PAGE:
It is noted that since internal combustion engine 10 of FIG. 1 comprises one portion, the flow chart of FIG. 4 used to calculate running average 42 does not use blocks 15-23. Also, CLOOP 2 does not need to be used to determine whether the second portion is in an open or closed loop condition since internal combustion engine 10 contains no second portion. Outside of these variations, the algorithm of FIG. 5 operates for both internal combustion engine 10 and internal combustion engine 110.

While the above detailed description described preferred embodiment of the present invention, it should be understood that the present invention is susceptible to modification, variation, and alteration without deviating from the scope and fair meaning of the subadjoined claims.

Patent Citations
Cited PatentFiling datePublication dateApplicantTitle
US3935851 *Dec 26, 1973Feb 3, 1976Chrysler CorporationFuel metering system for spark ignition engines
US3992940 *Nov 2, 1973Nov 23, 1976Chrysler CorporationSolid state fluid flow sensor
US4048964 *Jul 24, 1975Sep 20, 1977Chrysler CorporationFuel metering apparatus and method
US4102314 *Mar 30, 1977Jul 25, 1978Chrysler CorporationCrankcase ventilation
US4125093 *Feb 28, 1977Nov 14, 1978Chrysler CorporationSolid state fluid flow sensor
US4205648 *May 19, 1977Jun 3, 1980Chrysler CorporationFuel circuit for an internal combustion engine
US4252098 *Aug 10, 1978Feb 24, 1981Chrysler CorporationAir/fuel ratio control for an internal combustion engine using an exhaust gas sensor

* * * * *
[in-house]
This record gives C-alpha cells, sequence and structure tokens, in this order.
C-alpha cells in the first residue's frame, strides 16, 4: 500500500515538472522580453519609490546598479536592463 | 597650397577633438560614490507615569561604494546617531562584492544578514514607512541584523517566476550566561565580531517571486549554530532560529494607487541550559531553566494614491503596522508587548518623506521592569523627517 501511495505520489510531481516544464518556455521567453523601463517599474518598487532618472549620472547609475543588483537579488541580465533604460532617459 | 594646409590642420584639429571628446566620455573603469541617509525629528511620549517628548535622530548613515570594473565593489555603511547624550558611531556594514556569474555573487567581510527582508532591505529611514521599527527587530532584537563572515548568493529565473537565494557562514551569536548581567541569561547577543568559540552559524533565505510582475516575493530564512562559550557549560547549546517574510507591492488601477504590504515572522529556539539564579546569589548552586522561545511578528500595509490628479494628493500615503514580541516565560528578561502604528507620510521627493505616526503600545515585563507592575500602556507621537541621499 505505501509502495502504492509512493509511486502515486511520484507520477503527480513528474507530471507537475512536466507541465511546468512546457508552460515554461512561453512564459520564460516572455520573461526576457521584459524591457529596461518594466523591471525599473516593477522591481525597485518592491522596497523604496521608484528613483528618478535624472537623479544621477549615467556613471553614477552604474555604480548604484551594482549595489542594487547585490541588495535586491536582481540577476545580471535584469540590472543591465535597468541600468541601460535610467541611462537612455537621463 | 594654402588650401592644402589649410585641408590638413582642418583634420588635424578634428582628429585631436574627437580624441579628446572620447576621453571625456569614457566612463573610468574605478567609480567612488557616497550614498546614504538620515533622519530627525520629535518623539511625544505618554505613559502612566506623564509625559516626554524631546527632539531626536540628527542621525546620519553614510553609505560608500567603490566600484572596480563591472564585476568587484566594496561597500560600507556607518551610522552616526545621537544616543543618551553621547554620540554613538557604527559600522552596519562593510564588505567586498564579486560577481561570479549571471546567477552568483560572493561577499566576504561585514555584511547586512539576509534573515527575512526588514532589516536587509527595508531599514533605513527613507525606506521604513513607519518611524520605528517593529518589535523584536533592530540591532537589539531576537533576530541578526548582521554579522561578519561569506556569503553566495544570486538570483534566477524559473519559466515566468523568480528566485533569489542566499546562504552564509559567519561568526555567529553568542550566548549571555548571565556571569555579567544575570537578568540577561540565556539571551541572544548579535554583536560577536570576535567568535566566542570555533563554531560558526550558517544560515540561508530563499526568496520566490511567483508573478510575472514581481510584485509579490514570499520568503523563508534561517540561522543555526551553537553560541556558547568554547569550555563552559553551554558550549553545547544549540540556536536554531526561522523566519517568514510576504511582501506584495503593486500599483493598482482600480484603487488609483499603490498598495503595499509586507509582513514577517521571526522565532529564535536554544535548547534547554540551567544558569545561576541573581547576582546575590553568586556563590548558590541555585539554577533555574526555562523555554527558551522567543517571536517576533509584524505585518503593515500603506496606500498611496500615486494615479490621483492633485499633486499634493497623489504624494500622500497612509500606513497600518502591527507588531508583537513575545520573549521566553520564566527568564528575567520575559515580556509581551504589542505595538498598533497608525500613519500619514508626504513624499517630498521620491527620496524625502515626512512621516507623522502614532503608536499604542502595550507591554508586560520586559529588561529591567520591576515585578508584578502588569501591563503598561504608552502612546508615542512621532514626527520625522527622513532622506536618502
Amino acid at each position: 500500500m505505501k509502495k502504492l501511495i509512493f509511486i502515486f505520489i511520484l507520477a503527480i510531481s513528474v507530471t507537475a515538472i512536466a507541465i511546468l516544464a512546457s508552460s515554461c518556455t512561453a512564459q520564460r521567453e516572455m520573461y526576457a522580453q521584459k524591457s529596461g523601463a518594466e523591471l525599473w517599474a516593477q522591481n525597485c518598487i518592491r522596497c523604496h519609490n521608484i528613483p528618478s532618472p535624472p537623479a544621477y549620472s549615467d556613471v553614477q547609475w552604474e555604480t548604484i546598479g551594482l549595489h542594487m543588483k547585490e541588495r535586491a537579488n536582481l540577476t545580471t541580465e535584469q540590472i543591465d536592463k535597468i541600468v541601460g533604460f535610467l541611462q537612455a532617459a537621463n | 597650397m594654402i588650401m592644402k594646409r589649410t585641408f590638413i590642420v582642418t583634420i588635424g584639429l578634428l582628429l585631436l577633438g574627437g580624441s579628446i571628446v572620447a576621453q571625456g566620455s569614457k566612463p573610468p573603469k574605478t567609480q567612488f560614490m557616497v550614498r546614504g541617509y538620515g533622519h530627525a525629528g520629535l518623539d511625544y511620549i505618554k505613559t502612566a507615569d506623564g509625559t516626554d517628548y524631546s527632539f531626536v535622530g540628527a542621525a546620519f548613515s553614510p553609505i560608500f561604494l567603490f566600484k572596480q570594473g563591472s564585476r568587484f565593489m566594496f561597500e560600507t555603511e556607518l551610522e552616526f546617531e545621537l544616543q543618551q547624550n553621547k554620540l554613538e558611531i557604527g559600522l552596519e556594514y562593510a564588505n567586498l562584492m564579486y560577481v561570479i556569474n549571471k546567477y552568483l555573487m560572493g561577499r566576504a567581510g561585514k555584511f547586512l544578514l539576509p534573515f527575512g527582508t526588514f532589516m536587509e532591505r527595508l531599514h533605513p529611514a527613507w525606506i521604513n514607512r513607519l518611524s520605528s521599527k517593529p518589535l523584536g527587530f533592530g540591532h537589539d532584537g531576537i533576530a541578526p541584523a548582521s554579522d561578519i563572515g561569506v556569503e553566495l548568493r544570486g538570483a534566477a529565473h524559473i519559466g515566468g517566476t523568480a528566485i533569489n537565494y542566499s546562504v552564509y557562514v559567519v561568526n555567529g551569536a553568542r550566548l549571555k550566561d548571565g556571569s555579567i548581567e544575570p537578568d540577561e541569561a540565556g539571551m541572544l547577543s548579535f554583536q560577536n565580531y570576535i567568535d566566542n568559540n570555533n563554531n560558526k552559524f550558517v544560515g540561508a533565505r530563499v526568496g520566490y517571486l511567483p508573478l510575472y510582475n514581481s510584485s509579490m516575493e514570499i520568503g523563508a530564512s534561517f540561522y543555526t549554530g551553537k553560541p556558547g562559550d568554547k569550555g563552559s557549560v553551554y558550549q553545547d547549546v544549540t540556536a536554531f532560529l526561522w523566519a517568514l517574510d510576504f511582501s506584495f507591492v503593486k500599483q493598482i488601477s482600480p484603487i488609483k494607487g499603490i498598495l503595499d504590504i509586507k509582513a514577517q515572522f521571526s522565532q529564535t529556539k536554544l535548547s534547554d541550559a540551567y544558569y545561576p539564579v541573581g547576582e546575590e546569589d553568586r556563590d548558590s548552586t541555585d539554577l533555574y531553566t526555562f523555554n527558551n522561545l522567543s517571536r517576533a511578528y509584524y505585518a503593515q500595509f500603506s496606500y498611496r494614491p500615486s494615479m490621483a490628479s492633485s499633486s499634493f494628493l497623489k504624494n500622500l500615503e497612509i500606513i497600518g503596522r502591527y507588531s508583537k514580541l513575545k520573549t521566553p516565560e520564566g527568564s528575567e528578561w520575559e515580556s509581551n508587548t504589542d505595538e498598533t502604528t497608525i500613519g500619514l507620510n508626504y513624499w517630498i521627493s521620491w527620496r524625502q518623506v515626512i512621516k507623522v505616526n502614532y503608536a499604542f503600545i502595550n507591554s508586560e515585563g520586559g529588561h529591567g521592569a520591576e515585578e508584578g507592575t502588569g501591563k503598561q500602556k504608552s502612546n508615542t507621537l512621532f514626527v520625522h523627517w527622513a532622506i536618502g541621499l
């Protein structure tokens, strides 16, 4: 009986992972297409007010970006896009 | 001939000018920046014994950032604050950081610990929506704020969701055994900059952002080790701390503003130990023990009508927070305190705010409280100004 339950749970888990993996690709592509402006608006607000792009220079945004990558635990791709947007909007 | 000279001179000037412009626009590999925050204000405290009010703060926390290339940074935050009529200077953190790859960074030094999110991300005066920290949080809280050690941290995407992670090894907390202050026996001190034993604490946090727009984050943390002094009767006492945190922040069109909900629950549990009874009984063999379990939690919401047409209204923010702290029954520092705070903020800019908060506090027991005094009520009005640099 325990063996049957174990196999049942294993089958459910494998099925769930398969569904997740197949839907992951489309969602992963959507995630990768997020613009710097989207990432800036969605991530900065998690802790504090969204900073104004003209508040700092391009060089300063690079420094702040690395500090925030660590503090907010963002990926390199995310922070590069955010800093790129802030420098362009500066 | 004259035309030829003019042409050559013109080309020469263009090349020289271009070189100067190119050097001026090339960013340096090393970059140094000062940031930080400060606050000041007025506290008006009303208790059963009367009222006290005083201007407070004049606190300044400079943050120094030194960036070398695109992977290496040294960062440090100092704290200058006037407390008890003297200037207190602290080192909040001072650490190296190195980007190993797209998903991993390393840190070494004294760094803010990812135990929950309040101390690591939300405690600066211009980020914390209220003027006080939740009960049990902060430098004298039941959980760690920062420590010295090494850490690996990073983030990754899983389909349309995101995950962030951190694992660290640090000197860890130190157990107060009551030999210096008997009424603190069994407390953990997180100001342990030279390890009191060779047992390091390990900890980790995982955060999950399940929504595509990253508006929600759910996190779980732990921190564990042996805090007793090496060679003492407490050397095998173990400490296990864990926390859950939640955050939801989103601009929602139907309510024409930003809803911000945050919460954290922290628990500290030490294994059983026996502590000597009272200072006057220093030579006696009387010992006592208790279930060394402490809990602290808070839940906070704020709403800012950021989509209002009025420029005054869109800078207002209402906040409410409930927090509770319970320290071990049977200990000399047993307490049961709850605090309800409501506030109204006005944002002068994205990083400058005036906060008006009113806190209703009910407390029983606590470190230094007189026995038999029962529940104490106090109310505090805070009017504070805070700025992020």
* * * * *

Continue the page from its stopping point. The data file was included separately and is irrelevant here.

US4277772 *Jun 17, 1980Jul 7, 1981General Motors CorporationMotor vehicle diagnostic and monitoring system
US4452211 *Apr 6, 1983Jun 5, 1984Mitsubishi Denki Kabushiki KaishaFor an internal combustion engine
US4554902 *Jun 21, 1984Nov 26, 1985Chrysler CorporationIn a vehicle with a carbuerated internal combustion engine
US4633403 *Apr 5, 1984Dec 30, 1986Chrysler Motors CorporationEngine valve timing
US4821701 *Jun 30, 1988Apr 18, 1989Chrysler Motors CorporationPurge corruption detection
US5255661 *Aug 24, 1992Oct 26, 1993Chrysler CorporationMethod for determining fuel composition using oxygen sensor feedback control
US5400758 *Sep 21, 1993Mar 28, 1995Borg-Warner Automotive, Inc.Alcohol concentration sensor for automotive fuels
US5467593 *May 4, 1994Nov 21, 1995Chrysler CorporationIn an internal combustion engine
US5497753 *Nov 9, 1993Mar 12, 1996Chrysler CorporationAlcohol concentration sensor for automotive fuels